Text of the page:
A theory that argues that, due to the exploitative nature of the relationship between advanced capitalist (western) societies and the Third World, the development of the former resulted in the underdevelopment of the latter. Because of its reliance on external sources of demand and investment opportunities, Western capitalism penetrated virtually all parts of the Third World and eventually laid down the foundations of dominance-dependence relationship structures between North and South which tended to engender and perpetuate underdevelopment in the Third World. According to this theory, exchanges between the North and the South, such as trade, foreign investment, and aid, are asymmetric and tend to stifle the development of the latter and to reinforce their dependence. The theory also contends that local elites with vested interest in the structure of dominance and in monopolizing (monopoly) domestic power cooperate with international capitalist elites to perpetuate the international capitalist system.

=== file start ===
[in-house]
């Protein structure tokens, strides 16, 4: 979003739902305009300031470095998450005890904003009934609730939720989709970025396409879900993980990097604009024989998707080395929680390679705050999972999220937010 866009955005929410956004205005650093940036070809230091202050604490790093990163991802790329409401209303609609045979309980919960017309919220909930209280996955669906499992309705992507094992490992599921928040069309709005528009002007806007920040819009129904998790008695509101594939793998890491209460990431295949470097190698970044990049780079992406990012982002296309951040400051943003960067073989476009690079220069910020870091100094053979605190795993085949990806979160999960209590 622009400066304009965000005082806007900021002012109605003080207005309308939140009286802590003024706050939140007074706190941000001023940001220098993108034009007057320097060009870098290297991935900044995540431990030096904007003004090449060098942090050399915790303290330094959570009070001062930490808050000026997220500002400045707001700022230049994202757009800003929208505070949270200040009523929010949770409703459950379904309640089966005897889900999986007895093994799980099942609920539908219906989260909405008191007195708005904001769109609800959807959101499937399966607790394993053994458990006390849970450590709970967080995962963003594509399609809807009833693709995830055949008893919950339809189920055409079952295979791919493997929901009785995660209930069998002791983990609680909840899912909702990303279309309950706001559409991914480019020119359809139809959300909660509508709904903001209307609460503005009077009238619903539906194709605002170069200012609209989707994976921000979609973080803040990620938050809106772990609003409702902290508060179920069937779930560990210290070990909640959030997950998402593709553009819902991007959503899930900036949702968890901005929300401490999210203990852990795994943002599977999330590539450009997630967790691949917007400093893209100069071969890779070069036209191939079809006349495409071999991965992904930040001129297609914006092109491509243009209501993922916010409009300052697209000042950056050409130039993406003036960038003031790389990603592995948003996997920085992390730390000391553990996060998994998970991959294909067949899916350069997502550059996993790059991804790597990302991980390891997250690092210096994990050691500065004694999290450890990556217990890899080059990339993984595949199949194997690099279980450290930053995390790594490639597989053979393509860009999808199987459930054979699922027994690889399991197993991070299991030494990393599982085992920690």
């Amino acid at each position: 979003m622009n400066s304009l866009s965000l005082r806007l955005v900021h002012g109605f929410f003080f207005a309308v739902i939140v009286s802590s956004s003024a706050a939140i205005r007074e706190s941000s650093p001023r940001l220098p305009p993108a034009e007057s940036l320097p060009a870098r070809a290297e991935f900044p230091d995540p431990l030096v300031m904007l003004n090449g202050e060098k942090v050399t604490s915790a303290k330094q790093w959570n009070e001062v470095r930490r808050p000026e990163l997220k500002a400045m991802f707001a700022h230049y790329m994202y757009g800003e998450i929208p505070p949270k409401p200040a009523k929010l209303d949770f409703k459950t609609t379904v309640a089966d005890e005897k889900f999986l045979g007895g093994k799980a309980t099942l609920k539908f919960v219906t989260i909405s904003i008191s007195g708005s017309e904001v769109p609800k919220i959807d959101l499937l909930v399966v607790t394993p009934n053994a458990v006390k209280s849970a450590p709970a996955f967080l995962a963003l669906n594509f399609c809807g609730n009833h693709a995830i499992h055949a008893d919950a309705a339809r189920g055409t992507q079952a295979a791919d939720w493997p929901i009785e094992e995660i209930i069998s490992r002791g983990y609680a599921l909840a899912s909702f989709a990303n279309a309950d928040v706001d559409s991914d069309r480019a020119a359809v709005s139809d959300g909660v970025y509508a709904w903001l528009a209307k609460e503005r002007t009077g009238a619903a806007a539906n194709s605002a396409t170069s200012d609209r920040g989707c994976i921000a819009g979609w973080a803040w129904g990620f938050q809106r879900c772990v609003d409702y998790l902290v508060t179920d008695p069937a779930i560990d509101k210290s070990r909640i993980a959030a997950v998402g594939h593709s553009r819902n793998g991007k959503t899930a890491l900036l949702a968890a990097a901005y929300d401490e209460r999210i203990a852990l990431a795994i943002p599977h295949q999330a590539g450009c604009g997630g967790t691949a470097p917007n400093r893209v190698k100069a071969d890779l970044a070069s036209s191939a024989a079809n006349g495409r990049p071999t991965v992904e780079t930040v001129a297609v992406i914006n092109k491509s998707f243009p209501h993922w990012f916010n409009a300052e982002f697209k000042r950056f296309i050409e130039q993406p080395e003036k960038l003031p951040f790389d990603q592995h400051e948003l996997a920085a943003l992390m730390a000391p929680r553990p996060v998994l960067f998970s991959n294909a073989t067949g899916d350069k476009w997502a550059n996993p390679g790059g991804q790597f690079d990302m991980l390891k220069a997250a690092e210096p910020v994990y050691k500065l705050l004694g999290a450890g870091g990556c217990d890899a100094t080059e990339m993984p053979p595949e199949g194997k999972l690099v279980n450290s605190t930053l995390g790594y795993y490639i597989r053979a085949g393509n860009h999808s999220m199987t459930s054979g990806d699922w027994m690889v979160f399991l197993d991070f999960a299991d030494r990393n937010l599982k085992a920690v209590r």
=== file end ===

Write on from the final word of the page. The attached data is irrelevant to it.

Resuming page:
See also HF allocation, the example.
Prices shown in USD.
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